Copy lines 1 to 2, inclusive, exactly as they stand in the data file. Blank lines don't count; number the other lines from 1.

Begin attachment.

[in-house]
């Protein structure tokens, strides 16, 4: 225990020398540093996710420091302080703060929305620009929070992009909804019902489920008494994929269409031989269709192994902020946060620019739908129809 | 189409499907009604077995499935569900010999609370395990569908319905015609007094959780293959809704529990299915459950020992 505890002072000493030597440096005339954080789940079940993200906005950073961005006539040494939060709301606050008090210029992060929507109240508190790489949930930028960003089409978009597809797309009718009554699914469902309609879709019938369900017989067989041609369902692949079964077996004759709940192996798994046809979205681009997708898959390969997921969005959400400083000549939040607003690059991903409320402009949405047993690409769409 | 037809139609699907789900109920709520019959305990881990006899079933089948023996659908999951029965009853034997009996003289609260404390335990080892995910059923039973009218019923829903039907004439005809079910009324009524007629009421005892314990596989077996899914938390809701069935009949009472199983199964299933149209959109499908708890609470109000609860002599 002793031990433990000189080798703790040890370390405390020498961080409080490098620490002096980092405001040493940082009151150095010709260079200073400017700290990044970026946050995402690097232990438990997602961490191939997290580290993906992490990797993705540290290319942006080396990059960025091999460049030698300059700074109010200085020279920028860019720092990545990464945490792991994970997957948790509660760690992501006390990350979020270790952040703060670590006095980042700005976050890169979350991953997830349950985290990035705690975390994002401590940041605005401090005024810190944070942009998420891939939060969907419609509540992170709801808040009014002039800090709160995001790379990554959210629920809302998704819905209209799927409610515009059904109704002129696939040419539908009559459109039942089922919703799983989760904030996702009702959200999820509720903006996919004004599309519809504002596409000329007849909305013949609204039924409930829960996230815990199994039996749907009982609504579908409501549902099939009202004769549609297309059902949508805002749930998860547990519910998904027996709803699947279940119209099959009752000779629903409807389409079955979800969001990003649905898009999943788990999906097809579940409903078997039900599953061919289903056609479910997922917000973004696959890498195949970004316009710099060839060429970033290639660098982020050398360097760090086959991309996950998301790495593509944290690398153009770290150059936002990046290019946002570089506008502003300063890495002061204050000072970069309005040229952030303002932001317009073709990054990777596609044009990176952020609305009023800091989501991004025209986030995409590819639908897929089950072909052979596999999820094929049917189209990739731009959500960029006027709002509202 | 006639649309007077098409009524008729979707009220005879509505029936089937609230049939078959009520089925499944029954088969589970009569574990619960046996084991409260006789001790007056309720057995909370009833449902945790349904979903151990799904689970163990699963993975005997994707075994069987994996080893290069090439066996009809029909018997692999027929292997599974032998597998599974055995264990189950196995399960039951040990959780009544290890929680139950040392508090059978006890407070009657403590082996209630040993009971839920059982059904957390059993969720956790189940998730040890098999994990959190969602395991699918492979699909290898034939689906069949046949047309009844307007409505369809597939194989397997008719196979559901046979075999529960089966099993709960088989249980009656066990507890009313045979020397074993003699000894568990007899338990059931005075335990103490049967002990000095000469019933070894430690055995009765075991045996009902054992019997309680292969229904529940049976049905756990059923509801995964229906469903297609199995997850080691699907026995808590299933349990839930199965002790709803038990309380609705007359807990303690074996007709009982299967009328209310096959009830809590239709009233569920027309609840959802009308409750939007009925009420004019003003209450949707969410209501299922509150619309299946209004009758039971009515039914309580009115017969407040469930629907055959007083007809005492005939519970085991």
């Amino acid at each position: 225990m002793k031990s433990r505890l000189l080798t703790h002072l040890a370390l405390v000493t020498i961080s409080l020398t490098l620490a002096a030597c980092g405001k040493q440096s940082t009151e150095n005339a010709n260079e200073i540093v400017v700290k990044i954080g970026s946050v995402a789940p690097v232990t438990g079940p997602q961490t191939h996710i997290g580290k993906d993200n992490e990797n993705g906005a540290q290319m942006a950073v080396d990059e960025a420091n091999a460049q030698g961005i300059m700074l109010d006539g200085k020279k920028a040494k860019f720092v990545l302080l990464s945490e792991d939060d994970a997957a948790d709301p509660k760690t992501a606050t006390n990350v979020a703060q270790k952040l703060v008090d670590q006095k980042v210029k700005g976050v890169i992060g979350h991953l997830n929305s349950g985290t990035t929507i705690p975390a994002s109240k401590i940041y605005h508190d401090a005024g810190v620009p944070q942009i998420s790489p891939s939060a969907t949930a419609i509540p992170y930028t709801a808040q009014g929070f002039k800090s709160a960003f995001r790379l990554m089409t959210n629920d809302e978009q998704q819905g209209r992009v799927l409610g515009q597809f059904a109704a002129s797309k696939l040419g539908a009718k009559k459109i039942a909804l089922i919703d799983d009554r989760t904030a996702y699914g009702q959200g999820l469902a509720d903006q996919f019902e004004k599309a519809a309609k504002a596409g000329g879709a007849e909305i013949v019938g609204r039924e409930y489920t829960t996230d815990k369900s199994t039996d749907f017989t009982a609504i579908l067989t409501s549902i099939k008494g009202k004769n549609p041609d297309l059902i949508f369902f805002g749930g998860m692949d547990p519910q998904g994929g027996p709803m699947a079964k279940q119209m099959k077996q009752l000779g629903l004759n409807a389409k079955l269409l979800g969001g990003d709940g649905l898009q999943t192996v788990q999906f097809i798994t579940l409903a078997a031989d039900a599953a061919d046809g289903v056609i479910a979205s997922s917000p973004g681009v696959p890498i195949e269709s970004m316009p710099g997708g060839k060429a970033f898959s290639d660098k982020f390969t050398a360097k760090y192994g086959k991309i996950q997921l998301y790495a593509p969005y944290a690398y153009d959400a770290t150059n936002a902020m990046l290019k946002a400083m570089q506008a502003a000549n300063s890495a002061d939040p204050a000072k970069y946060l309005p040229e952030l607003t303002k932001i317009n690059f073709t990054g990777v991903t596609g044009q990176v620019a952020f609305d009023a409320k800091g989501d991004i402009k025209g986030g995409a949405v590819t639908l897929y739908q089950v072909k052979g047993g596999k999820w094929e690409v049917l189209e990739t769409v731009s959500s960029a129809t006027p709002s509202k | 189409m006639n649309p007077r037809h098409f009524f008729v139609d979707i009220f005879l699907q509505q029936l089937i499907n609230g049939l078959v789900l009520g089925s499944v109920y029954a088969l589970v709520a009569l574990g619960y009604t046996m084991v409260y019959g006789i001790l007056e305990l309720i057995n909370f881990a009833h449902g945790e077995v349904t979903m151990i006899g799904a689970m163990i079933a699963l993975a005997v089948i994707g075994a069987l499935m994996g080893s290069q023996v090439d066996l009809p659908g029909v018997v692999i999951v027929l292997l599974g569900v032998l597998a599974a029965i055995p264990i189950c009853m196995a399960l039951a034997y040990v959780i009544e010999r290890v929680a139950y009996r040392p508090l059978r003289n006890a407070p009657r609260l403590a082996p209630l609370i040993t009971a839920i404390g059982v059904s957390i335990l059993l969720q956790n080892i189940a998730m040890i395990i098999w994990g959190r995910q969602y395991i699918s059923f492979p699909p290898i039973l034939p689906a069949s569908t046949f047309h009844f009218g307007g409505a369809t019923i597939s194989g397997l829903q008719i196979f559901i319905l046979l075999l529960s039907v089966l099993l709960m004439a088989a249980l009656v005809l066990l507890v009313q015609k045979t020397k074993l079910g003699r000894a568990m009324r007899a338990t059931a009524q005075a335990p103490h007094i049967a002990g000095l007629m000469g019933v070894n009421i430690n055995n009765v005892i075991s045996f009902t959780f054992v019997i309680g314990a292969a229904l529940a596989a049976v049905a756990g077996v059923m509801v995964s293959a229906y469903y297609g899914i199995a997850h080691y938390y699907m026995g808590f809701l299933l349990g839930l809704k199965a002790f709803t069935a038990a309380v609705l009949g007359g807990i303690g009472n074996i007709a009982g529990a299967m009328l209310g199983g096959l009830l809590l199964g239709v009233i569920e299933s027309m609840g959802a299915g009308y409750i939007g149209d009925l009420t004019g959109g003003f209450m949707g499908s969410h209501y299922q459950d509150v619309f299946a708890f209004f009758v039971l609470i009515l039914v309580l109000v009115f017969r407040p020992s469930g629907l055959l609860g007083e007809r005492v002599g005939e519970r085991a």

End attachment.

[in-house]
């Protein structure tokens, strides 16, 4: 225990020398540093996710420091302080703060929305620009929070992009909804019902489920008494994929269409031989269709192994902020946060620019739908129809 | 189409499907009604077995499935569900010999609370395990569908319905015609007094959780293959809704529990299915459950020992 505890002072000493030597440096005339954080789940079940993200906005950073961005006539040494939060709301606050008090210029992060929507109240508190790489949930930028960003089409978009597809797309009718009554699914469902309609879709019938369900017989067989041609369902692949079964077996004759709940192996798994046809979205681009997708898959390969997921969005959400400083000549939040607003690059991903409320402009949405047993690409769409 | 037809139609699907789900109920709520019959305990881990006899079933089948023996659908999951029965009853034997009996003289609260404390335990080892995910059923039973009218019923829903039907004439005809079910009324009524007629009421005892314990596989077996899914938390809701069935009949009472199983199964299933149209959109499908708890609470109000609860002599 002793031990433990000189080798703790040890370390405390020498961080409080490098620490002096980092405001040493940082009151150095010709260079200073400017700290990044970026946050995402690097232990438990997602961490191939997290580290993906992490990797993705540290290319942006080396990059960025091999460049030698300059700074109010200085020279920028860019720092990545990464945490792991994970997957948790509660760690992501006390990350979020270790952040703060670590006095980042700005976050890169979350991953997830349950985290990035705690975390994002401590940041605005401090005024810190944070942009998420891939939060969907419609509540992170709801808040009014002039800090709160995001790379990554959210629920809302998704819905209209799927409610515009059904109704002129696939040419539908009559459109039942089922919703799983989760904030996702009702959200999820509720903006996919004004599309519809504002596409000329007849909305013949609204039924409930829960996230815990199994039996749907009982609504579908409501549902099939009202004769549609297309059902949508805002749930998860547990519910998904027996709803699947279940119209099959009752000779629903409807389409079955979800969001990003649905898009999943788990999906097809579940409903078997039900599953061919289903056609479910997922917000973004696959890498195949970004316009710099060839060429970033290639660098982020050398360097760090086959991309996950998301790495593509944290690398153009770290150059936002990046290019946002570089506008502003300063890495002061204050000072970069309005040229952030303002932001317009073709990054990777596609044009990176952020609305009023800091989501991004025209986030995409590819639908897929089950072909052979596999999820094929049917189209990739731009959500960029006027709002509202 | 006639649309007077098409009524008729979707009220005879509505029936089937609230049939078959009520089925499944029954088969589970009569574990619960046996084991409260006789001790007056309720057995909370009833449902945790349904979903151990799904689970163990699963993975005997994707075994069987994996080893290069090439066996009809029909018997692999027929292997599974032998597998599974055995264990189950196995399960039951040990959780009544290890929680139950040392508090059978006890407070009657403590082996209630040993009971839920059982059904957390059993969720956790189940998730040890098999994990959190969602395991699918492979699909290898034939689906069949046949047309009844307007409505369809597939194989397997008719196979559901046979075999529960089966099993709960088989249980009656066990507890009313045979020397074993003699000894568990007899338990059931005075335990103490049967002990000095000469019933070894430690055995009765075991045996009902054992019997309680292969229904529940049976049905756990059923509801995964229906469903297609199995997850080691699907026995808590299933349990839930199965002790709803038990309380609705007359807990303690074996007709009982299967009328209310096959009830809590239709009233569920027309609840959802009308409750939007009925009420004019003003209450949707969410209501299922509150619309299946209004009758039971009515039914309580009115017969407040469930629907055959007083007809005492005939519970085991």